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  1. #1
    Join Date
    May 2007
    Location
    Bow, NH
    Posts
    93

    Default a clean break for wedges

    What's the choice of tool out there to get a top wedge to snap out cleanly? I've tried scoring with a utility blade (pretty good result) and a wide chisel (almost, but not quite as good). Of course no matter what you use, there's always some slivers left that must be scraped or planed away. Never a clean break; at least for me.

  2. #2
    Join Date
    Aug 2004
    Location
    Lincolnton Ga. USA.
    Posts
    1,725

    Default

    I just pop mine out with my fingers or a screw driver, never worried about popping them out clean, when I wedge it back in with foundation the Bosch staple gun will take care of any unclean strips I might have left.
    Ted

  3. #3
    Join Date
    Dec 2006
    Location
    St. Albans, Vermont
    Posts
    5,252

    Default

    I gave up on wedges, and now use grooved top bars and hot wax.

  4. #4
    Join Date
    Apr 2003
    Location
    Greenville, TX, USA
    Posts
    4,329

    Default

    fingers most of the time. Occasional wild grain will irritate you.

  5. #5
    Join Date
    Oct 2004
    Location
    Lyons, CO
    Posts
    3,027

    Default

    Yeah, just don't worry about it. A quick scrape with a hive tool will get rough stuff off if it bothers you, but the bees don't seem to care; just staple/brad it in place.
    Bees, brews and fun
    in Lyons, CO

  6. #6
    Join Date
    Dec 2006
    Location
    Sparta, Tennessee
    Posts
    2,130

    Default

    Quote Originally Posted by Ben Brewcat View Post
    Yeah, just don't worry about it. A quick scrape with a hive tool will get rough stuff off if it bothers you, but the bees don't seem to care; just staple/brad it in place.
    I agree Ben, I just use the hive tool and scrape the rough stuff off. Works for me. For whatever reason, I do like to have a tight fit and so I scrape them down.

  7. #7
    Join Date
    Jun 2006
    Location
    Oxford, Kansas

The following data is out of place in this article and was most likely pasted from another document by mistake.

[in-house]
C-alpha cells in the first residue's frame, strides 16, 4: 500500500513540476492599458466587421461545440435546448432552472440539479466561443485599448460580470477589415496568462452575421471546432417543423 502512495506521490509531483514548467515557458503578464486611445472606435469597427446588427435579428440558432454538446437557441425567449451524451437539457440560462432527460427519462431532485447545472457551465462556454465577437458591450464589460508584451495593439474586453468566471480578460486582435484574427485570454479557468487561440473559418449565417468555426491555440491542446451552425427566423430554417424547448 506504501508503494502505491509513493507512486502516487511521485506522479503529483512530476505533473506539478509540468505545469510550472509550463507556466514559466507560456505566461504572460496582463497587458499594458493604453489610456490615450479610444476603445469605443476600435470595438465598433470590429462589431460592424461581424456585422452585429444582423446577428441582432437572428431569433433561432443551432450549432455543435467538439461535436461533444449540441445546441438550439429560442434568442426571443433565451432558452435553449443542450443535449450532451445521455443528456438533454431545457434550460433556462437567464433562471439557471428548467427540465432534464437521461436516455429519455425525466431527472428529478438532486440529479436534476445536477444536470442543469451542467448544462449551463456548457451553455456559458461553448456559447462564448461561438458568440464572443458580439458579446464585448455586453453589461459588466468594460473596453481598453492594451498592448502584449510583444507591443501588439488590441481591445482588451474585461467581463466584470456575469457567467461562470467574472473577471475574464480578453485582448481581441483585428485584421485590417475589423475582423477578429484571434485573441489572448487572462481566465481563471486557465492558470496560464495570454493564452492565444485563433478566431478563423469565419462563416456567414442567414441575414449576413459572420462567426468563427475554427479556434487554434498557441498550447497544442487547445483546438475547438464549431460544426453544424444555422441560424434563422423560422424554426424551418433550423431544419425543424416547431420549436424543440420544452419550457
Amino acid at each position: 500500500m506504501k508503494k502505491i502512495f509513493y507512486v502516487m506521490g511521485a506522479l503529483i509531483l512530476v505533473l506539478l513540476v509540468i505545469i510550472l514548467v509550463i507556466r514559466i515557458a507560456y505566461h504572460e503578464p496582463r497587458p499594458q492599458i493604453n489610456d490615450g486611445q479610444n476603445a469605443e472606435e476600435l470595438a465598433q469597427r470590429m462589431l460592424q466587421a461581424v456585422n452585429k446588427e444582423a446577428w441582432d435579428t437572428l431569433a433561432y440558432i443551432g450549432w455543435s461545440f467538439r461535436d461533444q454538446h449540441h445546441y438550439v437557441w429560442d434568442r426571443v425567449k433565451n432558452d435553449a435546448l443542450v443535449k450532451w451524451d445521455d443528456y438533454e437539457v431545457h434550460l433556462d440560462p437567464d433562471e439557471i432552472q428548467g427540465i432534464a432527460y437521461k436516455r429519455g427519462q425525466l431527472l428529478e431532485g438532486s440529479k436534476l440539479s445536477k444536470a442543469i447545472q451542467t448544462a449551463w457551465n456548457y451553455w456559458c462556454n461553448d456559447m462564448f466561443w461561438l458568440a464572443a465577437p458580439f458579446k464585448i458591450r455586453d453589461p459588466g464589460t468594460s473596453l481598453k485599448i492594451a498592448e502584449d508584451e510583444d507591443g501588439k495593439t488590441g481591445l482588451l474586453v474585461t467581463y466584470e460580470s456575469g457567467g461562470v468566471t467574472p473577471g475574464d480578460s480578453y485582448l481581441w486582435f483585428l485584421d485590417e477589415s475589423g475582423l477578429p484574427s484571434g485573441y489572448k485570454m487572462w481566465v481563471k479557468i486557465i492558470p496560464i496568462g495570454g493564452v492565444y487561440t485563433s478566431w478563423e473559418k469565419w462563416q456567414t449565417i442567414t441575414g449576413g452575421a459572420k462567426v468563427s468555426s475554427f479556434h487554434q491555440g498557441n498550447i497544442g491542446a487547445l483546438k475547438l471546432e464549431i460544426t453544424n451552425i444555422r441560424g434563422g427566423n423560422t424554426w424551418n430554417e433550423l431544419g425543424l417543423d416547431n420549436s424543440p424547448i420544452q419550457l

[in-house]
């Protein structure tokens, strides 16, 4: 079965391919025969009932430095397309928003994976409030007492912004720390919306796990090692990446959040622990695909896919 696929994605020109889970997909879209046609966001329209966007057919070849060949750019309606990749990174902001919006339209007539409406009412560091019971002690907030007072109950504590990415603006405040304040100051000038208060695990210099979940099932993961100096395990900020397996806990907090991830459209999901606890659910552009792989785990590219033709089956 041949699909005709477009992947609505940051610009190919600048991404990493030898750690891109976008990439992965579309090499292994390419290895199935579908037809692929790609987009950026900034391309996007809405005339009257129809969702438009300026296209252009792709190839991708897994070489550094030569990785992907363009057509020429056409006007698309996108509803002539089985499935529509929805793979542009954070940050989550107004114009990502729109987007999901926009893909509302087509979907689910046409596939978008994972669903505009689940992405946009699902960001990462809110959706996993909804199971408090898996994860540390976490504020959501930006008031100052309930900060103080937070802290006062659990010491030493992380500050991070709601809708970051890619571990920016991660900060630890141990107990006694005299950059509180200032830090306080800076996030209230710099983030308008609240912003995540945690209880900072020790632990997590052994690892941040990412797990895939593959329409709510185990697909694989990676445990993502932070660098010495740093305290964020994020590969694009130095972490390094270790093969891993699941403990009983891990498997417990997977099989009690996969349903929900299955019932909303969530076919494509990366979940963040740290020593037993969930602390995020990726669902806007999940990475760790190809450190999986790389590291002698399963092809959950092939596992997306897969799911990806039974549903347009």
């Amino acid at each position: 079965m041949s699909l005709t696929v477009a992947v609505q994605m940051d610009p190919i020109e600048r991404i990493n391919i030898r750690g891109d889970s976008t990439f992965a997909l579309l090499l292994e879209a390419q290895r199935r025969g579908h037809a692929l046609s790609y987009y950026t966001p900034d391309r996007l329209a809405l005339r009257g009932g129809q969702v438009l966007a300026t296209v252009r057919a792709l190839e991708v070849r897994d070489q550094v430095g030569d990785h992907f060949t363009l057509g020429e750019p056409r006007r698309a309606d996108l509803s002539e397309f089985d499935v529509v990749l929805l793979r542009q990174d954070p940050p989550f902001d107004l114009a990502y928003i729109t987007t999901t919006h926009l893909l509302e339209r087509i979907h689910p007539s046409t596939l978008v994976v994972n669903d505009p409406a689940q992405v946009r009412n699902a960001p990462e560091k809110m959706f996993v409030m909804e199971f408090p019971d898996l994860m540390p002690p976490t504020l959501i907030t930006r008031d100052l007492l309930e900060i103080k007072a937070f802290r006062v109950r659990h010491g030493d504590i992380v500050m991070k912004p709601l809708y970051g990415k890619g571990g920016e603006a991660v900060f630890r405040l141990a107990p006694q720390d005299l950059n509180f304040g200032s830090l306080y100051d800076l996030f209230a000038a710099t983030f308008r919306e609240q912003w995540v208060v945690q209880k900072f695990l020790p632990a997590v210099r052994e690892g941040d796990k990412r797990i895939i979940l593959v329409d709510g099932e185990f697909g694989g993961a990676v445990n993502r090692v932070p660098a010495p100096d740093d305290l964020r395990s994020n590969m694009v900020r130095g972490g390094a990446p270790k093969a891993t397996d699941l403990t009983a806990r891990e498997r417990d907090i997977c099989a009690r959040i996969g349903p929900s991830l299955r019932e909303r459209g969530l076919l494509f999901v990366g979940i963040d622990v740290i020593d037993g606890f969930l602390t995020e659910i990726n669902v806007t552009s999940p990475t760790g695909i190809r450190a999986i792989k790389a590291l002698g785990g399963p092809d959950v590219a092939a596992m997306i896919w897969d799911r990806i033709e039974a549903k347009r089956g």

Posts
    1,988

    Default

    I pop them off with my fingers then run a pocket knife over the edge to take it down

  8. #8
    Join Date
    Aug 2002
    Location
    Nehawka, Nebraska USA
    Posts
    45,408

    Default

    I quit breaking them out and just wax the foundation in the groove with a wax tube fastener. But before I started doing that, I used to use a pocket knife.
    Michael Bush bushfarms.com/bees.htm "Everything works if you let it." ThePracticalBeekeeper.com 40y 200h 37yTF

  9. #9
    Join Date
    Jun 2004
    Location
    Jackson, MO
    Posts
    1,858

    Default

    I use a utility knife, then a hive tool to scrape the burr left behind. Then I start waxing my plastic pierco-style all-in-one frames.

    Grant
    Jackson, MO http://www.25hives.homestead.com
    Beekeeping With Twenty-five Hives: https://www.createspace.com/4152725

  10. #10
    Join Date
    Jun 2006
    Location
    North Carolina
    Posts
    581

    Default

    Quote Originally Posted by coondogger View Post
    What's the choice of tool out there to get a top wedge to snap out cleanly? I've tried scoring with a utility blade (pretty good result) and a wide chisel (almost, but not quite as good). Of course no matter what you use, there's always some slivers left that must be scraped or planed away. Never a clean break; at least for me.
    Buy Kelley frames. I am amazed how clean the break is on these frames. When I used Dadant frames I had the same problems you describe. I use a utility knife that is used to cut carpet.

  11. #11
    Join Date
    Feb 2005
    Location
    Tucson, Arizona, USA
    Posts
    5,300

    Default

    Quote Originally Posted by Michael Palmer View Post
    I gave up on wedges, and now use grooved top bars and hot wax.
    I agree with Michael Palmer - whenever I use wax foundation or wax starter strips I just wax them into the groove in the top bar - when I use plastic foundation (even that cut out of all-plastic frames), it just snaps into the top and bottom grooves. Top bars with wedges are so much more difficult to use. They are also extremely difficult and time-consuming, especially if you ever develop the need to reuse them.
    48 years - 50 hives - TF
    Joseph Clemens -- Website Under Constructioni

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